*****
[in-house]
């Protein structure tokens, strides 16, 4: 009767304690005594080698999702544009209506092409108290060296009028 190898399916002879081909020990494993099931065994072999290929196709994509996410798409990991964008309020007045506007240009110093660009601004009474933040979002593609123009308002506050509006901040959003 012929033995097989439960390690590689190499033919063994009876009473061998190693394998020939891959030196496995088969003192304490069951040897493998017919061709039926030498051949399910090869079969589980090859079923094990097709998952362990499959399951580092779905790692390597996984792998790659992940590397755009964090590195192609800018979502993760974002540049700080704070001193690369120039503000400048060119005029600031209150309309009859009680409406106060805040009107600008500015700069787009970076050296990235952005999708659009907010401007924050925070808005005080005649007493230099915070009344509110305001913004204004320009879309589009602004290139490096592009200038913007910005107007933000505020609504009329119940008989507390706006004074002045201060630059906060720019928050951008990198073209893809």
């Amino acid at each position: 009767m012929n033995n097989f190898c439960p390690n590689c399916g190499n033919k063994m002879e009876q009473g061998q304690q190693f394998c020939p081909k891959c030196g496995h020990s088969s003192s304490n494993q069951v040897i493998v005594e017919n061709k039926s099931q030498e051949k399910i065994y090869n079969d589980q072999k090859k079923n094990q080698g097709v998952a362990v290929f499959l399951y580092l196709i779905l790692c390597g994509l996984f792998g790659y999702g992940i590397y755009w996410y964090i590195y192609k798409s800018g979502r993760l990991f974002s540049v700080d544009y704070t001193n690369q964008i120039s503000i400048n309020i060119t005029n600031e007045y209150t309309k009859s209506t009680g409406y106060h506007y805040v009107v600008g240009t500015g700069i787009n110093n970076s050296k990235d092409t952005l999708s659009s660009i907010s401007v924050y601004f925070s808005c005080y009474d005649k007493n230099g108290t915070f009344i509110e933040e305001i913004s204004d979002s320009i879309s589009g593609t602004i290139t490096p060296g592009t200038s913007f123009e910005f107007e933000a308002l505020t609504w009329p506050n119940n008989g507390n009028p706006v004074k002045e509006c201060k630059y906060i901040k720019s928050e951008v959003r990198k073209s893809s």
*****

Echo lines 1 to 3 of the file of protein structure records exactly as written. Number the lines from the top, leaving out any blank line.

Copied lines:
[in-house]
């Protein structure tokens, strides 16, 4: 009767304690005594080698999702544009209506092409108290060296009028 190898399916002879081909020990494993099931065994072999290929196709994509996410798409990991964008309020007045506007240009110093660009601004009474933040979002593609123009308002506050509006901040959003 012929033995097989439960390690590689190499033919063994009876009473061998190693394998020939891959030196496995088969003192304490069951040897493998017919061709039926030498051949399910090869079969589980090859079923094990097709998952362990499959399951580092779905790692390597996984792998790659992940590397755009964090590195192609800018979502993760974002540049700080704070001193690369120039503000400048060119005029600031209150309309009859009680409406106060805040009107600008500015700069787009970076050296990235952005999708659009907010401007924050925070808005005080005649007493230099915070009344509110305001913004204004320009879309589009602004290139490096592009200038913007910005107007933000505020609504009329119940008989507390706006004074002045201060630059906060720019928050951008990198073209893809």
């Amino acid at each position: 009767m012929n033995n097989f190898c439960p390690n590689c399916g190499n033919k063994m002879e009876q009473g061998q304690q190693f394998c020939p081909k891959c030196g496995h020990s088969s003192s304490n494993q069951v040897i493998v005594e017919n061709k039926s099931q030498e051949k399910i065994y090869n079969d589980q072999k090859k079923n094990q080698g097709v998952a362990v290929f499959l399951y580092l196709i779905l790692c390597g994509l996984f792998g790659y999702g992940i590397y755009w996410y964090i590195y192609k798409s800018g979502r993760l990991f974002s540049v700080d544009y704070t001193n690369q964008i120039s503000i400048n309020i060119t005029n600031e007045y209150t309309k009859s209506t009680g409406y106060h506007y805040v009107v600008g240009t500015g700069i787009n110093n970076s050296k990235d092409t952005l999708s659009s660009i907010s401007v924050y601004f925070s808005c005080y009474d005649k007493n230099g108290t915070f009344i509110e933040e305001i913004s204004d979002s320009i879309s589009g593609t602004i290139t490096p060296g592009t200038s913007f123009e910005f107007e933000a308002l505020t609504w009329p506050n119940n008989g507390n009028p706006v004074k002045e509006c201060k630059y906060i901040k720019s928050e951008v959003r990198k073209s893809s």